It’s Not What You Do, It’s the Way that You Do It...

story and photos by James Dietz

Howard Pyle said, “In composing a painting of an event, make it more interesting and involving than the actual event was.” The challenge for a representational painter today is to try to make the oldest art form new again.

I was inspired by the artists of the golden age of American illustration, who created paintings that combined fact and fiction, story and composition, color, detail, costume and background


--artists like N.C. Wyeth, Norman Rockwell, Howard Pyle, Maxfield Parrish, J.C. Lyndecker and, of course, Peter Helck. Like these artists, I have tried to move my work through inspiration, preparation and execution in a fairly straight line, but as in the manner of a tightrope, that straight line is not always an easy journey. I must compose and compress a scene that makes an actual event more interesting than it really was, without offending those who were there or the historians of that era. The “real” elements of the vent—props, people and background—must be blended with story, mood and motivation so that the resulting painting comes close to matching the original events and the vision of the artist.


A painting is not a movie—it cannot incorporate every single element and action of a moment in history. It is my job to edit these elements down to the essential two-dimensional format that best tells a short story of any particular event.

One more intangible quality of a successful painting, and this may be the most important and difficult of all, is that it have “staying power.” In order to justify its continuing exhibition, whether in a museum or the wall of a home, it should have that certain something that makes it forever interesting to the viewer. It combines the skill of the painter (composition, content, rendering), the ability to pull the viewer over and over into the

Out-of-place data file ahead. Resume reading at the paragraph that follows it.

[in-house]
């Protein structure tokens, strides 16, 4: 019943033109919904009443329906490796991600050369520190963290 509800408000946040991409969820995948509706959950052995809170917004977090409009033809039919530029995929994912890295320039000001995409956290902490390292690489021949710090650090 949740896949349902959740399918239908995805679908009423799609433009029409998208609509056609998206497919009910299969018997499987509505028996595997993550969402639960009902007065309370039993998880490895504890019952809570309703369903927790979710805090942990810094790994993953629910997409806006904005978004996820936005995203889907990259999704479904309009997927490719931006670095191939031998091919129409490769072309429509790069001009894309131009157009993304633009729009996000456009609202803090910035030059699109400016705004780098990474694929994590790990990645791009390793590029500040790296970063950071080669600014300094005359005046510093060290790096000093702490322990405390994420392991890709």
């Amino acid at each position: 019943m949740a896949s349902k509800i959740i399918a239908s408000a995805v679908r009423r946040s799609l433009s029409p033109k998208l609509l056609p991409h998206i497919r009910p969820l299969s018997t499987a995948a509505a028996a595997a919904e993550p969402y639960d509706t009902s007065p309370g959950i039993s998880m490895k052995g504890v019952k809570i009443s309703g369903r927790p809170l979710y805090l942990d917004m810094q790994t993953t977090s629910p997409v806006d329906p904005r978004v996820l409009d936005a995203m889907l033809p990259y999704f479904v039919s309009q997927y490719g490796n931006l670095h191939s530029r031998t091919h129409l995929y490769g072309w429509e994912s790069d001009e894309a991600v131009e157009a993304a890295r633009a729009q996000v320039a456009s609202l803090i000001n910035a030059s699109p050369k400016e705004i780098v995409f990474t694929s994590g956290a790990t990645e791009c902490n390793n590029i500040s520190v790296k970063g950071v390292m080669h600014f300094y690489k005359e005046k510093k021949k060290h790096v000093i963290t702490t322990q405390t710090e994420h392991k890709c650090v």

Dreams Slide

scene, the artist himself, his life, his struggle. The viewer brings his or her own involvement to the painting’s subject matter. But without that certain something, heart and soul, so to speak, paintings will have a short shelf life.

In looking over my decades as an illustrator and artist, I am my most dedicated critic. I know that the first years of painting were the rocky roads of preparation. They allowed me to acquire knowledge and maturation of interest in all forms of 20th Century transportation. I was able to hone my skills and to acquire the patience it takes to deliver, and to acquire the human experience that years bring. Not the “I pulled myself up by my own bootstraps” way of thinking, but the help and friendship along the way that allowed me



At The Gate



Midnight Blue


to do what I do, chances I was given, doors that opened. I have benefited greatly from so much help and I hope I can give something back through my artwork.

The genre of automotive art has provided me over the years with a broad history and interesting and eclectic subject matter. The stories, the scenes, costumes and people provide the color and the drama and the automobile sets the stage.



Wheel to Wheel